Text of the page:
And yes - it does context switching - but that is not necessarily the same as memory management.

Reply Parent Score: 1

RE[2]: paradigm
by oreissig on Sat 1st May 2010 21:34 in reply to "RE: paradigm"
oreissig Member since:
2010-05-01

Multitasking has very little to do with memory (albeit memory management might be required)

That's exactly the point, as mobile devices are low on RAM and do not have suitable storage for swapping/paging as larger computers do. So memory management IS key to serious multitasking on the phone.

Reply Parent Score: 1

RE[2]: paradigm
by tyrione on Sat 1st May 2010 23:01 in reply to "RE: paradigm"
tyrione Member since:
2005-11-21

That's just wrong.

Multitasking has very little to do with memory (albeit memory management might be required) and everything to do with concurrency of processes - i.e. faking concurrency by interrupting program execution every now and then to let another process use the CPU(s) for a while.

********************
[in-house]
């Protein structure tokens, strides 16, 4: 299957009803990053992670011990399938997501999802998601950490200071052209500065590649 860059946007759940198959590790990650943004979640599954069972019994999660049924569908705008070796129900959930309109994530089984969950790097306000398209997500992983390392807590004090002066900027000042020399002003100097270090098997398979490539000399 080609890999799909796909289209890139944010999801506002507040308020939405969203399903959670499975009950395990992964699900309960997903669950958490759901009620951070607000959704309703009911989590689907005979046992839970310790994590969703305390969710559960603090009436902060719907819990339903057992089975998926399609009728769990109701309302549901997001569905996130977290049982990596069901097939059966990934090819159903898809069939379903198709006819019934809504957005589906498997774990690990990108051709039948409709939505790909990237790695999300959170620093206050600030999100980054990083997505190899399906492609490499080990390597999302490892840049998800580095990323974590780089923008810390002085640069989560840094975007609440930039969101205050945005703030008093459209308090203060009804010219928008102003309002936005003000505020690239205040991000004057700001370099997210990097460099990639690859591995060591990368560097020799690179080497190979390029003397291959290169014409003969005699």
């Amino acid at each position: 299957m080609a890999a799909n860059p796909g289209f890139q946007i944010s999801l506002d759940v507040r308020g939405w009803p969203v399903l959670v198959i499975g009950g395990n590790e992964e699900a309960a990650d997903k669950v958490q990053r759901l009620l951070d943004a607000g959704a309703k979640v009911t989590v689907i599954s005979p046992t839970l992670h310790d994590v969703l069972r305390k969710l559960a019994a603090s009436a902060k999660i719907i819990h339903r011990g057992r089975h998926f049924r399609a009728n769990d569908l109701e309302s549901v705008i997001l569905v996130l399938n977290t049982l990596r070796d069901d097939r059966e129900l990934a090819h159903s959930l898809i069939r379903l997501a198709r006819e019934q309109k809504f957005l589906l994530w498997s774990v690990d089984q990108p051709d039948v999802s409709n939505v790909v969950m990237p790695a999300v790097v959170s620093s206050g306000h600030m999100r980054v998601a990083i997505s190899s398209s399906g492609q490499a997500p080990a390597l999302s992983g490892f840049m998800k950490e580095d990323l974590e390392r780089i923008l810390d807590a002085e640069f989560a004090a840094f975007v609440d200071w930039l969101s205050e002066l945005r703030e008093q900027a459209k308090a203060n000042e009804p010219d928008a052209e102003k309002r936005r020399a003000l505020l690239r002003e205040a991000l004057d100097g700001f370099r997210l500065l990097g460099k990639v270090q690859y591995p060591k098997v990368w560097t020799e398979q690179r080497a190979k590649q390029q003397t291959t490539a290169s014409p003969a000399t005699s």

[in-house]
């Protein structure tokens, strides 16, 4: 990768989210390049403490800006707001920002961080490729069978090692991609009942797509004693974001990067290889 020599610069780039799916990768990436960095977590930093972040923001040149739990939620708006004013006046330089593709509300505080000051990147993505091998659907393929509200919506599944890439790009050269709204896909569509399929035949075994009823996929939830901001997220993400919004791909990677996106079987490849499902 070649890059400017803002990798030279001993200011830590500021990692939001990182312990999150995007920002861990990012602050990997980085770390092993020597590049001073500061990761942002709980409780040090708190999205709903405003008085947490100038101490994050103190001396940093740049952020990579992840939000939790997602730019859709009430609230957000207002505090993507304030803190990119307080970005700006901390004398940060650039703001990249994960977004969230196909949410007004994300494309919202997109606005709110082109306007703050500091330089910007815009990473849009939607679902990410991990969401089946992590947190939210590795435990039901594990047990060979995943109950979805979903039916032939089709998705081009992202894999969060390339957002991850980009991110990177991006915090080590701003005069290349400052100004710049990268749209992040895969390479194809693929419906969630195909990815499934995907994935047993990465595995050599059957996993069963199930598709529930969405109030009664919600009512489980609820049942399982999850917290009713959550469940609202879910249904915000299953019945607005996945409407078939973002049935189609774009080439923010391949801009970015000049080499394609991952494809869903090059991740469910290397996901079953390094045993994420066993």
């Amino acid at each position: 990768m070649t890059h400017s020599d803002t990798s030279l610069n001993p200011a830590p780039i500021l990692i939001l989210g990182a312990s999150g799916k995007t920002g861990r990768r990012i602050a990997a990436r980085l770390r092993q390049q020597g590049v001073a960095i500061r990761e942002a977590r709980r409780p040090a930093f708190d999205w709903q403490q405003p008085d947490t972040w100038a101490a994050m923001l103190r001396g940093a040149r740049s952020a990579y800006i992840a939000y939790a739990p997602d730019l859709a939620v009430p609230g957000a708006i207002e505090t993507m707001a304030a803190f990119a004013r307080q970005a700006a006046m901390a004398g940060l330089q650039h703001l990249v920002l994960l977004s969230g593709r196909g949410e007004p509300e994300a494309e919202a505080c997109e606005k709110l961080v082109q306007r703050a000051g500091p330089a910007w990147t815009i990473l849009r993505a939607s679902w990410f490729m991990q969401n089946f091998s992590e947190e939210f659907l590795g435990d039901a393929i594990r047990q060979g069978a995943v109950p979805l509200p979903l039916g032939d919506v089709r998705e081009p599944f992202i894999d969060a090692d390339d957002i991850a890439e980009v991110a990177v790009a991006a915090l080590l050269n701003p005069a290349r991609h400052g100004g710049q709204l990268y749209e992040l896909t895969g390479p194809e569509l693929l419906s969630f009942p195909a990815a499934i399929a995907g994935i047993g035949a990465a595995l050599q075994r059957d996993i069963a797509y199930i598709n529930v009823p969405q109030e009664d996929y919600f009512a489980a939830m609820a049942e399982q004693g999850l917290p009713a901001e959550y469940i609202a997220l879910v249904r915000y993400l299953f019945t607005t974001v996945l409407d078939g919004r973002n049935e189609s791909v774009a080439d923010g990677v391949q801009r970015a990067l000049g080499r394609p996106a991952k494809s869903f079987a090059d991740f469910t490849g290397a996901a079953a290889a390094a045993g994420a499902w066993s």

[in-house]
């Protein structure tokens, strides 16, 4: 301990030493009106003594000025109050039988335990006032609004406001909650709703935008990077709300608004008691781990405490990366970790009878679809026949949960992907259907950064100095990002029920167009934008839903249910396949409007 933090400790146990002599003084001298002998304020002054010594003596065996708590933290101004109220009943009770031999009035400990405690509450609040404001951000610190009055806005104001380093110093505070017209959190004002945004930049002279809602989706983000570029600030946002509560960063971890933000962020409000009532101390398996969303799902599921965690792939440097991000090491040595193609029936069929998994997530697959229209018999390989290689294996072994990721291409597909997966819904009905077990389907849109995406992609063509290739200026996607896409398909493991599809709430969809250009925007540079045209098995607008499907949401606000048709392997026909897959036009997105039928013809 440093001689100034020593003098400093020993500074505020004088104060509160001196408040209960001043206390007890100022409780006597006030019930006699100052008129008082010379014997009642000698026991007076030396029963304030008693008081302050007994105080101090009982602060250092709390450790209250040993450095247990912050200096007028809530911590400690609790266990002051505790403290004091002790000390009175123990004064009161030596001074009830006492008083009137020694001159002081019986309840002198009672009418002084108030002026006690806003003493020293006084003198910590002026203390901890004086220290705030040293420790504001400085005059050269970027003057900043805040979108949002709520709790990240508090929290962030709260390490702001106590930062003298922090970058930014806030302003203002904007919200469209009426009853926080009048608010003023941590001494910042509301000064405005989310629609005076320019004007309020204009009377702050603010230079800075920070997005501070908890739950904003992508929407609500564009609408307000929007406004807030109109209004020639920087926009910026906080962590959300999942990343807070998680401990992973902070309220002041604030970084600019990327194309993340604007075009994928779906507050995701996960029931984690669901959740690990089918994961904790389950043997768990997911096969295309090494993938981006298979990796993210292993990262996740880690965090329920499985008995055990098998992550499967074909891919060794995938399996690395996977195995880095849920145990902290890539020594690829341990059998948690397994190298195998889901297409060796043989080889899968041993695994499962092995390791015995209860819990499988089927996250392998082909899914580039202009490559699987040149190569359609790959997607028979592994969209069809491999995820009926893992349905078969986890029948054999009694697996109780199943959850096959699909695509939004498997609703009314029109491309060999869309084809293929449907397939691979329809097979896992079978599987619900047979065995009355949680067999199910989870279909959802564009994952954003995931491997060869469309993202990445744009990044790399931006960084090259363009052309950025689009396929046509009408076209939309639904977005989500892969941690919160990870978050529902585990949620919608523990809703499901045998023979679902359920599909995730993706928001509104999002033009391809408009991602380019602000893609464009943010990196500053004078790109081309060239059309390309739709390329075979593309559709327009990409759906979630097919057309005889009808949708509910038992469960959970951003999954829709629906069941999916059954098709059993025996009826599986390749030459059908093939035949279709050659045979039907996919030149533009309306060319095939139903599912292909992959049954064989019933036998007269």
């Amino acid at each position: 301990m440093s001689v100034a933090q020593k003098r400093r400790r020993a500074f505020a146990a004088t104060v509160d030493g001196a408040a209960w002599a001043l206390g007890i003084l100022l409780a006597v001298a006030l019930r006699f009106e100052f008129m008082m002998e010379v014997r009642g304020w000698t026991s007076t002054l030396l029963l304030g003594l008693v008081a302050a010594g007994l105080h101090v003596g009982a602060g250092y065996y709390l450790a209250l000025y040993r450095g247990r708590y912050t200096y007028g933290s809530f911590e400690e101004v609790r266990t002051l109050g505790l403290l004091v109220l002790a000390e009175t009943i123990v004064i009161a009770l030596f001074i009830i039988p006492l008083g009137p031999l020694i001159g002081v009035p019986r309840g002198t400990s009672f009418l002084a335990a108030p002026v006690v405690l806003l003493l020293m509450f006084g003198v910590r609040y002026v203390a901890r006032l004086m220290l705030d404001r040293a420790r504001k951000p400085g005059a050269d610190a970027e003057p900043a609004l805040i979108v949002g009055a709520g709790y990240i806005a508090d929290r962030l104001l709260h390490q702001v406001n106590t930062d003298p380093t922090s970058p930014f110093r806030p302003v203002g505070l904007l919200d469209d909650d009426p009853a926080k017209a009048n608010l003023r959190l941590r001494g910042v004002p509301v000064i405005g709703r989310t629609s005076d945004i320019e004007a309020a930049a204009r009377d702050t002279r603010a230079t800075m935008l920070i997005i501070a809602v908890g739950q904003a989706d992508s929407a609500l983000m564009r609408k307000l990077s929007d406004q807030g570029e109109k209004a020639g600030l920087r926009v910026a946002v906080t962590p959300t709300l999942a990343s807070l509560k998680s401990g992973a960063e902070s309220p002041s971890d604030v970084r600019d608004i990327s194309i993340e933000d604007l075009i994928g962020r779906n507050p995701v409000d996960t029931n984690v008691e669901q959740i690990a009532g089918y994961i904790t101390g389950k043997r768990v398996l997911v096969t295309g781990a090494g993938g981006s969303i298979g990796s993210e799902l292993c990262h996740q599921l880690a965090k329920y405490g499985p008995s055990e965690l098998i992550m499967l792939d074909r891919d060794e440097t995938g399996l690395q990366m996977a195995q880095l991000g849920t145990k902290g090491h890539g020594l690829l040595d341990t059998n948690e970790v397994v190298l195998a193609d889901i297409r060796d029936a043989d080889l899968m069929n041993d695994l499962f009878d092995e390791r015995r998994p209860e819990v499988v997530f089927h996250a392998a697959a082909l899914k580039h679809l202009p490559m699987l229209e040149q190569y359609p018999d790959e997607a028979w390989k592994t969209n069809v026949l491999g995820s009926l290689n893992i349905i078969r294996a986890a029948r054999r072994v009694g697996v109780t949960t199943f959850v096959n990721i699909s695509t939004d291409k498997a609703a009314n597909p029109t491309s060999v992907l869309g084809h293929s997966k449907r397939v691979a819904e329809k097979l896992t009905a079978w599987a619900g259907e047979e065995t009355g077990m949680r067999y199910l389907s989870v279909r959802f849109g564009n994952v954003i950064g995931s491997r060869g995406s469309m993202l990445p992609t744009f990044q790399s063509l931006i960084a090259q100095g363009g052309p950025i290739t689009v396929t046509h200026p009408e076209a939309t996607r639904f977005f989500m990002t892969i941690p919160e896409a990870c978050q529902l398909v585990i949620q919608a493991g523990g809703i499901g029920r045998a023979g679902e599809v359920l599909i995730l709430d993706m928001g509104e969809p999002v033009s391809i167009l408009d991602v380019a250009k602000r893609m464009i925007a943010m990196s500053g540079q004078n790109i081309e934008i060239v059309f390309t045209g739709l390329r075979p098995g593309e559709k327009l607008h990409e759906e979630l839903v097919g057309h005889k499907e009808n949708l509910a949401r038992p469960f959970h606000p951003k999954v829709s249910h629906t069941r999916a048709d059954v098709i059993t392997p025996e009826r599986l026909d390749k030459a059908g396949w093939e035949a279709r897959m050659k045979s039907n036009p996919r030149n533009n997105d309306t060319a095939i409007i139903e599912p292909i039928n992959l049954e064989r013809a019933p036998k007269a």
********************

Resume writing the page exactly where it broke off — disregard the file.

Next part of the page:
And yes - it does context switching - but that is not necessarily the same as memory management.


How assigning order of precedence to each process is now being coined as faking priority seems rather odd.

Concurrency of threads per process, now that's an even finer grained process methodology.

Reply Parent Score: 2

RE: paradigm
by oreissig on Sat 1st May 2010 21:32 in reply to "paradigm"
oreissig Member since:
2010-05-01

This concept of unified Memory for both RAM and HDD is not new, in fact is has been practiced for years in IBMs Minis: http://en.wikipedia.org/wiki/IBM_System_i#Features

Reply Parent Score: 1

RE: paradigm
by Neolander on Sun 2nd May 2010 06:44 in reply to "paradigm"
Neolander Member since:
2010-03-08